7) We failed to draw Congress and the American people into a full and frank discussion and debate of the pros and cons of a large-scale military involvement … before we initiated the action.
8) After the action got under way and unanticipated events forced us off our planned course … we did not fully explain what was happening and why we were doing what we did.
9) We did not recognize that neither our people nor our leaders are omniscient. Our judgment of what is in another people's or country's best interest should be put to the test of open discussion in international forums. We do not have the God-given right to shape every nation in our image or as we choose.
10) We did not hold to the principle that U.S. military action … should be carried out only in conjunction with multinational forces supported fully (and not merely cosmetically) by the international community.
11) We failed to recognize that in international affairs, as in other aspects of life, there may be problems for which there are no immediate solutions … At times, we may have to live with an imperfect, untidy world.

AlanD
15/07/2007
6:10:04 PM
Security in the region is important to the USA, because of the oil reserves and how insecurity of those reserves would impact on the world economy, however the USA does not get a significant amount of oil from the region. The USA largest supplier of oil is Canada, but also receives significant amount from Mexico, Venezuela, Nigeria, Algeria and Saudi Arabia. Europe is much more relient on the Arabian Gulf oil. There is a big difference in my opinion between the security of the region because of the oil reserves and doing a quick grab of the country to get your hands on it's oil.

IMO the reasons for the current Gulf War is multifacitated, a false belief in WMD, a distorted belief between Iraq and terrorism, regional security and probably the most important, finishing off the job his father started and was so heavily criticised for stopping short (ie Gulf War 1), which left the USA and other countries like Australia being a policeman for the country ever since. People forget that Australia has had continuous navy operations in the Gulf ever since GW1.

http://tonto.eia.doe.gov/dnav/pet/pet_move_impcus_a2_nus_ep00_im0_mbbl_m.htm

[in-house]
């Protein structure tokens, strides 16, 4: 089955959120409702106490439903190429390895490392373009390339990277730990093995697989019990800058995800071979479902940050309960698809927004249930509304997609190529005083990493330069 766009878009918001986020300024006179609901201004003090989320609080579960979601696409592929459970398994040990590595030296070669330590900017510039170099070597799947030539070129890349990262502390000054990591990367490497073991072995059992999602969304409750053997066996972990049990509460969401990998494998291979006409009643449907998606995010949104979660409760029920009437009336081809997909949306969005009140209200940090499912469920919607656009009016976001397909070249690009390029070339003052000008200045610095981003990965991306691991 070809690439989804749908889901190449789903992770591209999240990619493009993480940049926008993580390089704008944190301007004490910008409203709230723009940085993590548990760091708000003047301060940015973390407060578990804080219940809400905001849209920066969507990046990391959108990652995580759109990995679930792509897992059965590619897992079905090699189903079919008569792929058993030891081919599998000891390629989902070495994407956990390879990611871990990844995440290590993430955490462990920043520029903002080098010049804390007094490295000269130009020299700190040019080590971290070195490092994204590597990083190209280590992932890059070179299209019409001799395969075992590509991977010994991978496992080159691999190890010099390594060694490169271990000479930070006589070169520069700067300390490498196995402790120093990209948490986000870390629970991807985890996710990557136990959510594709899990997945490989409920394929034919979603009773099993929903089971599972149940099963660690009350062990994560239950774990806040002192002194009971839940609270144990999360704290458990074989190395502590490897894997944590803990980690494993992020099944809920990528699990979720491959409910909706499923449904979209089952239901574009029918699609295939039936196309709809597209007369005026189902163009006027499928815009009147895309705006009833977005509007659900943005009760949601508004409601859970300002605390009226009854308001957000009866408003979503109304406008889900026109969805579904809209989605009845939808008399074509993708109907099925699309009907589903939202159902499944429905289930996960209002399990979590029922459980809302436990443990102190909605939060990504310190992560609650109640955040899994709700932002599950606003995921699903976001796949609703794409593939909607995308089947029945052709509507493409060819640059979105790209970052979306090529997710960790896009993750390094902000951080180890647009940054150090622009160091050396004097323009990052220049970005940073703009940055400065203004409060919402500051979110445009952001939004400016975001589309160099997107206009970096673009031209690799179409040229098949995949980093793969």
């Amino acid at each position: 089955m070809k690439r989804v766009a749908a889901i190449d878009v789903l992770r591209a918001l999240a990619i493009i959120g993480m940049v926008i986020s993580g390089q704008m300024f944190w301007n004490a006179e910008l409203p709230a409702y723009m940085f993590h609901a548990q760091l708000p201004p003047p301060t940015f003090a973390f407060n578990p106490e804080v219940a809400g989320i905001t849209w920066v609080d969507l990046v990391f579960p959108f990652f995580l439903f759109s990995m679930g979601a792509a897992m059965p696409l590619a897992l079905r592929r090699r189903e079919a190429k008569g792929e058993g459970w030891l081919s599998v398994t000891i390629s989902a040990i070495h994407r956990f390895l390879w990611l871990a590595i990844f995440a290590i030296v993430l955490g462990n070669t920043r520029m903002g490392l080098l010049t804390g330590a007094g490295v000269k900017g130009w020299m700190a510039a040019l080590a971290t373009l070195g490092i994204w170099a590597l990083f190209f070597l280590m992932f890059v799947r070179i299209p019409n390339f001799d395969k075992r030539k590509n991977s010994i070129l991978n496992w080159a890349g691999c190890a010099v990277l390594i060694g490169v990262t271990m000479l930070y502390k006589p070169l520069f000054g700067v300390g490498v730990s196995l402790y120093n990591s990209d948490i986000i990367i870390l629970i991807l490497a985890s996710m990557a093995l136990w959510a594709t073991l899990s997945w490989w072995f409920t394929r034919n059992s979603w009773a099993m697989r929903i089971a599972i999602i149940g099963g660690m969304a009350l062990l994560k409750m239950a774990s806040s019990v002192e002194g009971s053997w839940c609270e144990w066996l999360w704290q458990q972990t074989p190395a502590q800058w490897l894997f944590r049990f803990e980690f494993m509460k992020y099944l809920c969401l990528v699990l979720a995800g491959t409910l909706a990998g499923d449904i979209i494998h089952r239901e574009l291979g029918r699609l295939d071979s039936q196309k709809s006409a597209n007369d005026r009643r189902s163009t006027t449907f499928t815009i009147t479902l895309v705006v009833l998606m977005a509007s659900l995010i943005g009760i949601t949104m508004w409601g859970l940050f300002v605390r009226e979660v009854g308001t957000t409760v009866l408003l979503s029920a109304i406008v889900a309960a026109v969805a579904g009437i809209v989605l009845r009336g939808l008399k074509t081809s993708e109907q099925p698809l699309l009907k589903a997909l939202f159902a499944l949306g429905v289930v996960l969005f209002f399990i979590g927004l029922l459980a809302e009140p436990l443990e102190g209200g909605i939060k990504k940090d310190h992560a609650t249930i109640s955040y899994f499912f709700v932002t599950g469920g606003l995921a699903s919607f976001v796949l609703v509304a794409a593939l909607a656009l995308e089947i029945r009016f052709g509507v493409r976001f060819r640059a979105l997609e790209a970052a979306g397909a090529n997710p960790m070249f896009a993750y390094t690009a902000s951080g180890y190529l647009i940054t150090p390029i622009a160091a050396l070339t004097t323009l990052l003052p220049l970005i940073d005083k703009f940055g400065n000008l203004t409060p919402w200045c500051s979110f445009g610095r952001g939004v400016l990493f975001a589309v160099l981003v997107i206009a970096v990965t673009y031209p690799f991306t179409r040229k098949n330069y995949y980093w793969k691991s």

The biggest thing with elections is that opositions do not win elections, governments lose elections. If the population wants a change in government it will occur almost without any input on policy. At the last election, the voting population saw very little difference between the parties as per usual, but did not want Latham as PM. Forget Tampa, children over board etc, they are just meerly excuses trotted out by Labor to explain the loss publically. Did anyone really adjust their vote because of the those reasons? The real reason was the same was the same as Labor was so quick to dump Latham after the election, everyone saw that he was a goose, the Labor party only realised it after the election. Rudd is likely to win the next election because he comes across as being semi intelligent and the country wants a change in government, as long as Rudd doesn't do anything stupid between now and the election, he can't lose.



BigMike
15/07/2007
9:02:18 PM
On 15/07/2007 AlanD wrote:

>The biggest thing with elections is that opositions do not win elections,
>governments lose elections. If the population wants a change in government
>it will occur almost without any input on policy.

I'll drink to that!

http://www.smh.com.au/news/national/government-wasting-millions-labor/2007/07/15/1184438128683.html


AlanD
15/07/2007
9:15:16 PM
You really think the expenditure shown in that link would be any different if it was a Labor government in power? I seem to remember similar type activities being done by Whitlam, Fraser, Hawke and Keating. I doubt that Rudd would curb the equivalent expenditure.

BigMike
16/07/2007
11:32:19 AM
On 15/07/2007 AlanD wrote:
>You really think the expenditure shown in that link would be any different